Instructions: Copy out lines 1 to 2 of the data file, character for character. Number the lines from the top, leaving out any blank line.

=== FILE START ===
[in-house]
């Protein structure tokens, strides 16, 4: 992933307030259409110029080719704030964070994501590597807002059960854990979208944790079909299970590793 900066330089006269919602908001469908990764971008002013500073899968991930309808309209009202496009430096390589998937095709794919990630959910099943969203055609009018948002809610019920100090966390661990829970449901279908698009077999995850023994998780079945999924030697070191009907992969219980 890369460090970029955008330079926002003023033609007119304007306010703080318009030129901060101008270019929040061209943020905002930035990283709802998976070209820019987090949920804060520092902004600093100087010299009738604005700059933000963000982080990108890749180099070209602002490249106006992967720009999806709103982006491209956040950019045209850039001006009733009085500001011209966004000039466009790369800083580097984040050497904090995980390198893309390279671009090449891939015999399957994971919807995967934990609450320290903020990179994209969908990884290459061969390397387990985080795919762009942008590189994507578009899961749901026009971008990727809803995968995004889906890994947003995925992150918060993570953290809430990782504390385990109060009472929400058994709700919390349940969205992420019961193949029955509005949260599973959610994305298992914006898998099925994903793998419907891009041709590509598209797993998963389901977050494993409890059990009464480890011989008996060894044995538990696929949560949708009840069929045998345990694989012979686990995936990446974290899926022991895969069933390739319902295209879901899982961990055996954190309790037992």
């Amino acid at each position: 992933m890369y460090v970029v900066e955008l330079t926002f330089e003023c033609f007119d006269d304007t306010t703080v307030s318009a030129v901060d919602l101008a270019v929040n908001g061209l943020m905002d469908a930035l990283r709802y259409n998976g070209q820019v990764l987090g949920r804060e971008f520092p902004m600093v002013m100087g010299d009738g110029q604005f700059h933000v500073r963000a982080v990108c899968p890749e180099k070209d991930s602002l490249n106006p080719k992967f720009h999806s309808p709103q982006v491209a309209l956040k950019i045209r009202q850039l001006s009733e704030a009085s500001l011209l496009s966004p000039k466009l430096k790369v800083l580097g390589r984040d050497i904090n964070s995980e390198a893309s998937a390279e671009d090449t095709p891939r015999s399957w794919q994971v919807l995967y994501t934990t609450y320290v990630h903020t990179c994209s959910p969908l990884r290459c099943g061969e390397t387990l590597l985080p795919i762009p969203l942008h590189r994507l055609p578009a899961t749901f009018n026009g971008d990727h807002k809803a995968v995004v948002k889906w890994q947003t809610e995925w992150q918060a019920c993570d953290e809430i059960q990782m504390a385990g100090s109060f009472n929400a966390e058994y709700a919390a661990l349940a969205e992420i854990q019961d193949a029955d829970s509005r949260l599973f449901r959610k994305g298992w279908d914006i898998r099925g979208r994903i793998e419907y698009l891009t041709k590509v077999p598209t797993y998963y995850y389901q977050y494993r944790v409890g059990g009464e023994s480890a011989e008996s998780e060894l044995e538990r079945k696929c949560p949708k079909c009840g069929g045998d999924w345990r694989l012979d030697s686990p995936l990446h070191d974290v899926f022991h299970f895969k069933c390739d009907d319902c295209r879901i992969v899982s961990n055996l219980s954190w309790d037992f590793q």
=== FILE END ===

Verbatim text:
[in-house]
């Protein structure tokens, strides 16, 4: 992933307030259409110029080719704030964070994501590597807002059960854990979208944790079909299970590793 900066330089006269919602908001469908990764971008002013500073899968991930309808309209009202496009430096390589998937095709794919990630959910099943969203055609009018948002809610019920100090966390661990829970449901279908698009077999995850023994998780079945999924030697070191009907992969219980 890369460090970029955008330079926002003023033609007119304007306010703080318009030129901060101008270019929040061209943020905002930035990283709802998976070209820019987090949920804060520092902004600093100087010299009738604005700059933000963000982080990108890749180099070209602002490249106006992967720009999806709103982006491209956040950019045209850039001006009733009085500001011209966004000039466009790369800083580097984040050497904090995980390198893309390279671009090449891939015999399957994971919807995967934990609450320290903020990179994209969908990884290459061969390397387990985080795919762009942008590189994507578009899961749901026009971008990727809803995968995004889906890994947003995925992150918060993570953290809430990782504390385990109060009472929400058994709700919390349940969205992420019961193949029955509005949260599973959610994305298992914006898998099925994903793998419907891009041709590509598209797993998963389901977050494993409890059990009464480890011989008996060894044995538990696929949560949708009840069929045998345990694989012979686990995936990446974290899926022991895969069933390739319902295209879901899982961990055996954190309790037992």